Peters, Charles. The Girl’s Own Indoor Book: Containing Practical Help to Girls on All Matters Relating to Their Material Comfort and Moral Well-Being. London: Religious Tract Society, 1888. https://catalog.hathitrust.org/Record/009357566.
Ransone, L J ]. “Good Form” in England. New York: D. Appleton and company, 1888. https://catalog.hathitrust.org/Record/011714429.
Rayne, M. L. Gems of Deportment and Hints of Etiquette: The Ceremonials of Good Society, Including Valuable Moral, Mental, and Physical Knowledge, Original and Compiled from the Best Authorities, with Suggestions on All Matters Pertaining to the Social Code. A Manual of Instruction for the Home. Detroit etc.: Tyler, 1881. https://catalog.hathitrust.org/Record/012294173.
Reed, Isaac N., E. H. Ruddock, and George P. Wood. The Ladies’ Manual: A Guide to Woman in Health and Sickness, from Youth to Advanced Age: Containing Also a Treatise on Marriage and Home Culture, How to Become Beautiful, Rules of Deportment, Dress, and Social Forms, Etc., Etc., Etc. Chicago: I. N. Reed, 1883. https://catalog.hathitrust.org/Record/008996237.
Ruth, John A. Decorum: A Practical Treatise on Etiquette and Dress of the Best American Society. New York ; and Cincinnati: Union Pub. House, 1880. https://catalog.hathitrust.org/Record/100773571.
Saint-Mars, Gabrielle Anne Cisterne de Courtiras. Comment on Fait Son Chemin Dans Le Monde Code Du Savoir-Vivre. Paris: Calmann Lévy, 1888. https://catalog.hathitrust.org/Record/100454824.
Sherwood, M. E. W. Manners and Social Usages. New York: Harper & Brothers, 1884. https://catalog.hathitrust.org/Record/001390918.
Sherwood, M. E. W. Manners and Social Usages. New York: Harper & Brothers, 1887. https://catalog.hathitrust.org/Record/005824625.
Smiley, James B. Modern Manners and Social Forms ... Chicago, Ill.: James B. Smiley, 1889. https://catalog.hathitrust.org/Record/100837528.
Stevens, Frances. The Usages of the Best Society. A Complete Manual of Social Etiquette. New York: A.L. Burt, 1884. https://catalog.hathitrust.org/Record/101852984.
Thornwell, Emily. The Lady’s Guide to Complete Etiquette in Manners, Dress, and Conversation, in the Family, in Company, at the Pianoforte, the Table, in the Street, and in Gentlemen’s Society: Also a Useful Instructor in Letter Writing, Toilet Preparations, Fancy Needlework, Millinery, Dressmaking, Care of Wardrobe, the Hair, Teeth, Hands, Lips, Complexion, Etc. Chicago: Belford, Clarke & Co., 1884. https://catalog.hathitrust.org/Record/100866716.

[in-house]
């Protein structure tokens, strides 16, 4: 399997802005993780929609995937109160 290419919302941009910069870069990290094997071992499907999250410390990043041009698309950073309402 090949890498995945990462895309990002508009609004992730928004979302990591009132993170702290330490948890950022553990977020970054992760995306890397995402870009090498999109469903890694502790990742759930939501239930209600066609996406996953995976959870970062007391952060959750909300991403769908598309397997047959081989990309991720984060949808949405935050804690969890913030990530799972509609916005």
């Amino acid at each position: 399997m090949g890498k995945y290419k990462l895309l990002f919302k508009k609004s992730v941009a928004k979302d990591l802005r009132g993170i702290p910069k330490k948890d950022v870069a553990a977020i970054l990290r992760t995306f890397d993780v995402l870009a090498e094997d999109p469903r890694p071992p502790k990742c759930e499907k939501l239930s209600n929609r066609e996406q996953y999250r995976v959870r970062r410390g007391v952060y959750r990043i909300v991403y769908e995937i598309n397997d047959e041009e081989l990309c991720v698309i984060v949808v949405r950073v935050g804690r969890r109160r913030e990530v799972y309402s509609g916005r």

White, Lydia E. Success in Society: A Manual of Good Manners, Social Etiquette, Rules of Behavior at Home and Abroad, on the Street, at Public Gatherings, Calls, Conversation, Etc. Boston: James H. Earle, 1889. https://catalog.hathitrust.org/Record/005777092.
Young, John H. Our Deportment, or, The Manners, Conduct and Dress of the Most Refined Society: Including Forms for Letters, Invitations, Etc., Etc.: Also Valuable Suggestions on Home Culture and Training. Manners, Conduct and Dress of the Most Refined Society. Detroit, Mich.: F.B. Dickerson, 1881. https://catalog.hathitrust.org/Record/006151580.
The Manners That Win. Compiled from the Latest Authorities. Minneapolis: Buckeye Pub. Co., 1880. https://catalog.hathitrust.org/Record/001921270.
Modern Etiquette in Public and Private; Including Society at Large, the Etiquette of Weddings, the Ball-Room, the Dinner-Table, the Toilet, &c, &c. London, New York: Frederick Warne and Co., 1887. https://catalog.hathitrust.org/Record/007701537.